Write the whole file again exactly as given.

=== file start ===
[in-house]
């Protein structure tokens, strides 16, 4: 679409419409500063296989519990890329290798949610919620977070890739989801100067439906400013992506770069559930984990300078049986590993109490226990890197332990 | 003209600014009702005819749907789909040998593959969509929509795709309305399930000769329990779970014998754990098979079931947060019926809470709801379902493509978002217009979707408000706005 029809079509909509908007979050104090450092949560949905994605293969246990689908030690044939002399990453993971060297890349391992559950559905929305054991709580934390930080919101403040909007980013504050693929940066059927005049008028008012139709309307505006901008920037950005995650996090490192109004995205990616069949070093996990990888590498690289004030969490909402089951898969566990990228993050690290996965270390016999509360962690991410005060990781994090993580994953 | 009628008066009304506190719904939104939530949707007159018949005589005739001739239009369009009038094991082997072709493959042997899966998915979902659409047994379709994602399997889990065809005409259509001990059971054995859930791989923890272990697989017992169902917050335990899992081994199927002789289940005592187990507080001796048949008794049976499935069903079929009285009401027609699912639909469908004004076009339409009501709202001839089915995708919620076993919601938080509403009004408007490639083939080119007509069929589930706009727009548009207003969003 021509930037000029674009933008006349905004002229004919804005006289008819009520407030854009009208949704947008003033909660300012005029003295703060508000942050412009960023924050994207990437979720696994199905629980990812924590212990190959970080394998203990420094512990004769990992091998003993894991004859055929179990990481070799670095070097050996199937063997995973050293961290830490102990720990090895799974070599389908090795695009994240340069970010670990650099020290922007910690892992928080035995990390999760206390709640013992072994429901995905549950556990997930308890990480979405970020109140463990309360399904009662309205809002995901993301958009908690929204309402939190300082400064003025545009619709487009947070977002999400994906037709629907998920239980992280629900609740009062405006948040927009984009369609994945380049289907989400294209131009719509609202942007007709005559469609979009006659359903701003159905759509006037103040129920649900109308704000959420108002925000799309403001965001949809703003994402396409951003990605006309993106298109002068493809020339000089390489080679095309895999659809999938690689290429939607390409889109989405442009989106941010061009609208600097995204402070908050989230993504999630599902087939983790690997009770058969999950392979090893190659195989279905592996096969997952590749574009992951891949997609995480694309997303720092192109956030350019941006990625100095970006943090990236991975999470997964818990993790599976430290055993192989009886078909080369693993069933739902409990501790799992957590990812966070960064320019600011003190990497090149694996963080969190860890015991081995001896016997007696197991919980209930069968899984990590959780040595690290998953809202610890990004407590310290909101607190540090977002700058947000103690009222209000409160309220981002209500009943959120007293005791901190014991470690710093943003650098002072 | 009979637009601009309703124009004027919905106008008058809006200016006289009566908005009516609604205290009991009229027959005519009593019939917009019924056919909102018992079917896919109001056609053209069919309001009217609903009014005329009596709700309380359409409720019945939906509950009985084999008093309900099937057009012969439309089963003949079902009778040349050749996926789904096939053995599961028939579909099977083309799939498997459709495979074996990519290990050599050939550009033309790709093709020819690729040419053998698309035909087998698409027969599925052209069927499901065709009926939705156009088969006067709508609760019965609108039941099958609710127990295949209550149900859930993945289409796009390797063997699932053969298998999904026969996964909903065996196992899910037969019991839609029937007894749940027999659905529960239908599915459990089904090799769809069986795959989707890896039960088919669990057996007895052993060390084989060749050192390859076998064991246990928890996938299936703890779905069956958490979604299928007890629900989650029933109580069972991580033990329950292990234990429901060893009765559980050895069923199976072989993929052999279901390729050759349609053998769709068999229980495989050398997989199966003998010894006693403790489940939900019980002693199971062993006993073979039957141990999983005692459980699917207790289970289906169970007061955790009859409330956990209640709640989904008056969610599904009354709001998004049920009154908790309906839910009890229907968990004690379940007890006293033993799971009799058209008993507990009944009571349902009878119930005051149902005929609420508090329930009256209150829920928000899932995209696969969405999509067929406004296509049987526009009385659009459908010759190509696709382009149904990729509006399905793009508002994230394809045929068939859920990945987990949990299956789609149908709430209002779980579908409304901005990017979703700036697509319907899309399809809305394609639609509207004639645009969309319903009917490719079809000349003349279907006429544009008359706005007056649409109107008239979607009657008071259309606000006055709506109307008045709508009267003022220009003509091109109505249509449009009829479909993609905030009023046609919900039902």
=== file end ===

[in-house]
């Protein structure tokens, strides 16, 4: 679409419409500063296989519990890329290798949610919620977070890739989801100067439906400013992506770069559930984990300078049986590993109490226990890197332990 | 003209600014009702005819749907789909040998593959969509929509795709309305399930000769329990779970014998754990098979079931947060019926809470709801379902493509978002217009979707408000706005 029809079509909509908007979050104090450092949560949905994605293969246990689908030690044939002399990453993971060297890349391992559950559905929305054991709580934390930080919101403040909007980013504050693929940066059927005049008028008012139709309307505006901008920037950005995650996090490192109004995205990616069949070093996990990888590498690289004030969490909402089951898969566990990228993050690290996965270390016999509360962690991410005060990781994090993580994953 | 009628008066009304506190719904939104939530949707007159018949005589005739001739239009369009009038094991082997072709493959042997899966998915979902659409047994379709994602399997889990065809005409259509001990059971054995859930791989923890272990697989017992169902917050335990899992081994199927002789289940005592187990507080001796048949008794049976499935069903079929009285009401027609699912639909469908004004076009339409009501709202001839089915995708919620076993919601938080509403009004408007490639083939080119007509069929589930706009727009548009207003969003 021509930037000029674009933008006349905004002229004919804005006289008819009520407030854009009208949704947008003033909660300012005029003295703060508000942050412009960023924050994207990437979720696994199905629980990812924590212990190959970080394998203990420094512990004769990992091998003993894991004859055929179990990481070799670095070097050996199937063997995973050293961290830490102990720990090895799974070599389908090795695009994240340069970010670990650099020290922007910690892992928080035995990390999760206390709640013992072994429901995905549950556990997930308890990480979405970020109140463990309360399904009662309205809002995901993301958009908690929204309402939190300082400064003025545009619709487009947070977002999400994906037709629907998920239980992280629900609740009062405006948040927009984009369609994945380049289907989400294209131009719509609202942007007709005559469609979009006659359903701003159905759509006037103040129920649900109308704000959420108002925000799309403001965001949809703003994402396409951003990605006309993106298109002068493809020339000089390489080679095309895999659809999938690689290429939607390409889109989405442009989106941010061009609208600097995204402070908050989230993504999630599902087939983790690997009770058969999950392979090893190659195989279905592996096969997952590749574009992951891949997609995480694309997303720092192109956030350019941006990625100095970006943090990236991975999470997964818990993790599976430290055993192989009886078909080369693993069933739902409990501790799992957590990812966070960064320019600011003190990497090149694996963080969190860890015991081995001896016997007696197991919980209930069968899984990590959780040595690290998953809202610890990004407590310290909101607190540090977002700058947000103690009222209000409160309220981002209500009943959120007293005791901190014991470690710093943003650098002072 | 009979637009601009309703124009004027919905106008008058809006200016006289009566908005009516609604205290009991009229027959005519009593019939917009019924056919909102018992079917896919109001056609053209069919309001009217609903009014005329009596709700309380359409409720019945939906509950009985084999008093309900099937057009012969439309089963003949079902009778040349050749996926789904096939053995599961028939579909099977083309799939498997459709495979074996990519290990050599050939550009033309790709093709020819690729040419053998698309035909087998698409027969599925052209069927499901065709009926939705156009088969006067709508609760019965609108039941099958609710127990295949209550149900859930993945289409796009390797063997699932053969298998999904026969996964909903065996196992899910037969019991839609029937007894749940027999659905529960239908599915459990089904090799769809069986795959989707890896039960088919669990057996007895052993060390084989060749050192390859076998064991246990928890996938299936703890779905069956958490979604299928007890629900989650029933109580069972991580033990329950292990234990429901060893009765559980050895069923199976072989993929052999279901390729050759349609053998769709068999229980495989050398997989199966003998010894006693403790489940939900019980002693199971062993006993073979039957141990999983005692459980699917207790289970289906169970007061955790009859409330956990209640709640989904008056969610599904009354709001998004049920009154908790309906839910009890229907968990004690379940007890006293033993799971009799058209008993507990009944009571349902009878119930005051149902005929609420508090329930009256209150829920928000899932995209696969969405999509067929406004296509049987526009009385659009459908010759190509696709382009149904990729509006399905793009508002994230394809045929068939859920990945987990949990299956789609149908709430209002779980579908409304901005990017979703700036697509319907899309399809809305394609639609509207004639645009969309319903009917490719079809000349003349279907006429544009008359706005007056649409109107008239979607009657008071259309606000006055709506109307008045709508009267003022220009003509091109109505249509449009009829479909993609905030009023046609919900039902």